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AMD Llano - THE great HTPC chip? - Page 8

post #211 of 880
Quote:
Originally Posted by rogo View Post

I feel better having just bought a Core i3-2100 for $80. If I'm somehow unhappy with the graphics, I can add a low power graphics card and match whatever Llano can do. And apparently, I have the better CPU on pretty much every important CPU benchmark. Oh, and I don't have to wait another 2-3 months.

I guess I expected better CPU performance here. That said, the gaming performance is best ever for an integrated design. This is probably a good thing in the big picture, even if the hardcore gamer could care less.

$80 plus $50-70 for a gt430, not bad at all. One thing to remember is that a discrete graphics card will push your power consumption up, but yes SB plus gt430 or radeon 6570 is king.

My experience with zacate probably has me more optimistic than a lot of you, so far it has played everything I wanted perfectly. It just requires finding the right software, and Llano is zacate on steroids. The funny thing is that I wont be buying Llano as I plan on eventually using my athlon II/gts450 desktop as my HTPC and getting a SB or Ivy bridge to replace my desktop. Like I said before intel + discrete is the performance king.
post #212 of 880
PC Perspective
x-bit labs

Trinity is the successor to Llano, expected in 2012:

- To compete against Intel Ivy Bridge
- Bulldozer core (instead of the older K10 core)
- VLIW4 GPU architecture (the same as HD 6950/6970, instead of VLIW5)
post #213 of 880
Thread Starter 
Quote:
Originally Posted by rogo View Post

I guess I expected better CPU performance here. That said, the gaming performance is best ever for an integrated design. This is probably a good thing in the big picture, even if the hardcore gamer could care less.

I was well aware of CPU performance. I just expected much better pricing than the ones that have been revealed so far.

Quote:
Originally Posted by jeffkro View Post

$80 plus $50-70 for a gt430, not bad at all. One thing to remember is that a discrete graphics card will push your power consumption up, but yes SB plus gt430 or radeon 6570 is king.

True, a discrete card would increase power consumption but the entry-level ones only slightly. That's why I'm waiting for Ivy Bridge for my next refresh. Hopefully, the decrease in power consumption will be enough to offset the additional idle power consumption a discrete graphics card will bring. It doesn't hurt that in all likelihood, Ivy Bridge might actually have graphics performance close to Llano, at least if they go at the same rate of improvement they've had since Clarkdale. Of course, Trinity would offer an increase in both CPU and GPU performance. Intel's got their work cut out for them. Ahh... Competition for the win.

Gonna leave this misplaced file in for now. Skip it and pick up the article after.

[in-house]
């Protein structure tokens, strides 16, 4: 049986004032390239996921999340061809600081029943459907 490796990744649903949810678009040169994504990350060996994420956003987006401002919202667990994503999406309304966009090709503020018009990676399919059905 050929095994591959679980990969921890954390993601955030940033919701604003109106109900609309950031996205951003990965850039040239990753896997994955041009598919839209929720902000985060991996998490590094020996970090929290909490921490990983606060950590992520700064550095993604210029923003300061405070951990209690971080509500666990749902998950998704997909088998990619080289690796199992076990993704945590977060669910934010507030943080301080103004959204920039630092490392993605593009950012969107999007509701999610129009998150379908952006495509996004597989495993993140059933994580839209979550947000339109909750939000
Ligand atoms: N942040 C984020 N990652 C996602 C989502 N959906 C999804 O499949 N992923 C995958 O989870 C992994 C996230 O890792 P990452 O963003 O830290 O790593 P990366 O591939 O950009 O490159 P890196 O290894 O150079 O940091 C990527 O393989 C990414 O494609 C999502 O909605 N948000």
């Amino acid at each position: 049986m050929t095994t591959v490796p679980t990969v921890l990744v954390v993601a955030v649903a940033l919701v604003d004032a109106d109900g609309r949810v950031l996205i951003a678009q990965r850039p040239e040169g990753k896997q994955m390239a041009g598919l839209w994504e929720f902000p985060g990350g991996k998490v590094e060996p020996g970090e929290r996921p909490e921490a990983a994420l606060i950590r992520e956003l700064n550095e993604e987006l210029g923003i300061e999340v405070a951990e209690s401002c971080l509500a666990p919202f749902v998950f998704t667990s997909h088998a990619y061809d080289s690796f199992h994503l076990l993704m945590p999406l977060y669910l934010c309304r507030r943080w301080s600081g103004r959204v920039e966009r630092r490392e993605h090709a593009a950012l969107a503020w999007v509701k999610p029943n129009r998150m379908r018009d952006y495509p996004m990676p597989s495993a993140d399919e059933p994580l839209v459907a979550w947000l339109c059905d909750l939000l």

Quote:
Originally Posted by jeffkro View Post

My experience with zacate probably has me more optimistic than a lot of you, so far it has played everything I wanted perfectly. It just requires finding the right software, and Llano is zacate on steroids.

Netflix HD is already a no go with Zacate. Have to wait for Microsoft and/or Netflix to provide a fix. For integrated subs using WMC's internal player, I use VobSub which also breaks DXVA. Yeah, not a good experience although I already knew that going in from having owned an Atom/ION. I also didn't have a very good experience with the Atom/ION initially (slow Flash, CoreAVC had no CUDA support yet, etc) but those issues are fixed now. Unfortunately, until programmers embrace OpenCL or AMD's Stream, there's no fix for Zacate.
post #214 of 880
Quote:
Originally Posted by rogo View Post

I feel better having just bought a Core i3-2100 for $80. If I'm somehow unhappy with the graphics, I can add a low power graphics card and match whatever Llano can do. And apparently, I have the better CPU on pretty much every important CPU benchmark. Oh, and I don't have to wait another 2-3 months.

I guess I expected better CPU performance here. That said, the gaming performance is best ever for an integrated design. This is probably a good thing in the big picture, even if the hardcore gamer could care less.

Hopefully the desktop parts will be available next month, but that's just speculation. The desktop MB Anand tested is obviously no the final released product, but...

WRT adding a video card to the Core i3 or SB Pentium for that matter: do the video ports on the MB/Sandy Bridge continue working? I.e. can you then drive 3 or 4 monitors just by adding a HD6450?
post #215 of 880
Quote:
Originally Posted by vkristof View Post

WRT adding a video card to the Core i3 or SB Pentium for that matter: do the video ports on the MB/Sandy Bridge continue working? I.e. can you then drive 3 or 4 monitors just by adding a HD6450?

Yes, no problem.
post #216 of 880
Quote:
Originally Posted by renethx View Post

PC Perspective
x-bit labs

Trinity is the successor to Llano, expected in 2012:

- To compete against Intel Ivy Bridge
- Bulldozer core (instead of the older K10 core)
- VLIW4 GPU architecture (the same as HD 6950/6970, instead of VLIW5)

Good to see that the AFDS is producing info for people other than SW developers.

It's also good to see that they are driving future low-mid range integrated graphics forward: they'll need for the competition.

I wish AMD luck.
post #217 of 880
Quote:
Originally Posted by renethx View Post

Yes, no problem.

Thx, that makes it (Sandy Bridge) more attractive.